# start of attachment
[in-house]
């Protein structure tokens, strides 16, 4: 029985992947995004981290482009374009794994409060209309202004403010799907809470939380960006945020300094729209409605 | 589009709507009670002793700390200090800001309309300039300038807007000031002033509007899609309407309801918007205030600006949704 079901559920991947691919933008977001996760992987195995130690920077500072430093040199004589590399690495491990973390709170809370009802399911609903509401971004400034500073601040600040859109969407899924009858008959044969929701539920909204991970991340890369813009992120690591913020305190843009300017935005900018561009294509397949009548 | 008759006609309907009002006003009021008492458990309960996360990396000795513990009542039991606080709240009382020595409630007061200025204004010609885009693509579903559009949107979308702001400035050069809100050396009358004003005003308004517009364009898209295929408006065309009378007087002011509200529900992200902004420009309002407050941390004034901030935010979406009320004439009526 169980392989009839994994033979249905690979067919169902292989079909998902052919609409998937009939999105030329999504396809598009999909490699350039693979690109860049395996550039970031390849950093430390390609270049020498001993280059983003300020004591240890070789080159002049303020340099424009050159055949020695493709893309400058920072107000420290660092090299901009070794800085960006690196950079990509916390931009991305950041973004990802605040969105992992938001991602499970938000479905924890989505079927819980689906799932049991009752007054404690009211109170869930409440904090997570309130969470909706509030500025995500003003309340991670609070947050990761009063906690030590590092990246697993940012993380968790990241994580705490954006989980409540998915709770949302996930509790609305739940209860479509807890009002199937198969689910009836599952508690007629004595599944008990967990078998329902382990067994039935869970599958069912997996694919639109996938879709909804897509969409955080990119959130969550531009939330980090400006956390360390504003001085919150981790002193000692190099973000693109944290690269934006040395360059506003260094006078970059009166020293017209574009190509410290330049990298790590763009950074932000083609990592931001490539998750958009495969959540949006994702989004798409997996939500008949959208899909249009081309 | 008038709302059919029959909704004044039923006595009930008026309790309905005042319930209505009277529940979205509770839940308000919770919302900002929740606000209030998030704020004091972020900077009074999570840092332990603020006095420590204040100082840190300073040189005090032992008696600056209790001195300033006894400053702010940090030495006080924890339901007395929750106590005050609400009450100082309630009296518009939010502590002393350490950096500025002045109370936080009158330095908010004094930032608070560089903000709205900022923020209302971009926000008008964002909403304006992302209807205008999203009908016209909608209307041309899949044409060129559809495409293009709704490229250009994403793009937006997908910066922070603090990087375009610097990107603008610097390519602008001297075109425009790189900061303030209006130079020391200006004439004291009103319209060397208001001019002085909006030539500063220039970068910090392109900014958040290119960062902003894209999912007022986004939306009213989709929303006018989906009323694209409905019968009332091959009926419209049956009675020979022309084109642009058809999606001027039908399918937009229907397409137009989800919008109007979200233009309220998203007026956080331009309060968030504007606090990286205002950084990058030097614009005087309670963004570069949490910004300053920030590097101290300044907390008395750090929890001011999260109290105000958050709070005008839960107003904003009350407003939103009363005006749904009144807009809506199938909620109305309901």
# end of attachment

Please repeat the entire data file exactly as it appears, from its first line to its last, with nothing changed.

[in-house]
């Protein structure tokens, strides 16, 4: 029985992947995004981290482009374009794994409060209309202004403010799907809470939380960006945020300094729209409605 | 589009709507009670002793700390200090800001309309300039300038807007000031002033509007899609309407309801918007205030600006949704 079901559920991947691919933008977001996760992987195995130690920077500072430093040199004589590399690495491990973390709170809370009802399911609903509401971004400034500073601040600040859109969407899924009858008959044969929701539920909204991970991340890369813009992120690591913020305190843009300017935005900018561009294509397949009548 | 008759006609309907009002006003009021008492458990309960996360990396000795513990009542039991606080709240009382020595409630007061200025204004010609885009693509579903559009949107979308702001400035050069809100050396009358004003005003308004517009364009898209295929408006065309009378007087002011509200529900992200902004420009309002407050941390004034901030935010979406009320004439009526 169980392989009839994994033979249905690979067919169902292989079909998902052919609409998937009939999105030329999504396809598009999909490699350039693979690109860049395996550039970031390849950093430390390609270049020498001993280059983003300020004591240890070789080159002049303020340099424009050159055949020695493709893309400058920072107000420290660092090299901009070794800085960006690196950079990509916390931009991305950041973004990802605040969105992992938001991602499970938000479905924890989505079927819980689906799932049991009752007054404690009211109170869930409440904090997570309130969470909706509030500025995500003003309340991670609070947050990761009063906690030590590092990246697993940012993380968790990241994580705490954006989980409540998915709770949302996930509790609305739940209860479509807890009002199937198969689910009836599952508690007629004595599944008990967990078998329902382990067994039935869970599958069912997996694919639109996938879709909804897509969409955080990119959130969550531009939330980090400006956390360390504003001085919150981790002193000692190099973000693109944290690269934006040395360059506003260094006078970059009166020293017209574009190509410290330049990298790590763009950074932000083609990592931001490539998750958009495969959540949006994702989004798409997996939500008949959208899909249009081309 | 008038709302059919029959909704004044039923006595009930008026309790309905005042319930209505009277529940979205509770839940308000919770919302900002929740606000209030998030704020004091972020900077009074999570840092332990603020006095420590204040100082840190300073040189005090032992008696600056209790001195300033006894400053702010940090030495006080924890339901007395929750106590005050609400009450100082309630009296518009939010502590002393350490950096500025002045109370936080009158330095908010004094930032608070560089903000709205900022923020209302971009926000008008964002909403304006992302209807205008999203009908016209909608209307041309899949044409060129559809495409293009709704490229250009994403793009937006997908910066922070603090990087375009610097990107603008610097390519602008001297075109425009790189900061303030209006130079020391200006004439004291009103319209060397208001001019002085909006030539500063220039970068910090392109900014958040290119960062902003894209999912007022986004939306009213989709929303006018989906009323694209409905019968009332091959009926419209049956009675020979022309084109642009058809999606001027039908399918937009229907397409137009989800919008109007979200233009309220998203007026956080331009309060968030504007606090990286205002950084990058030097614009005087309670963004570069949490910004300053920030590097101290300044907390008395750090929890001011999260109290105000958050709070005008839960107003904003009350407003939103009363005006749904009144807009809506199938909620109305309901």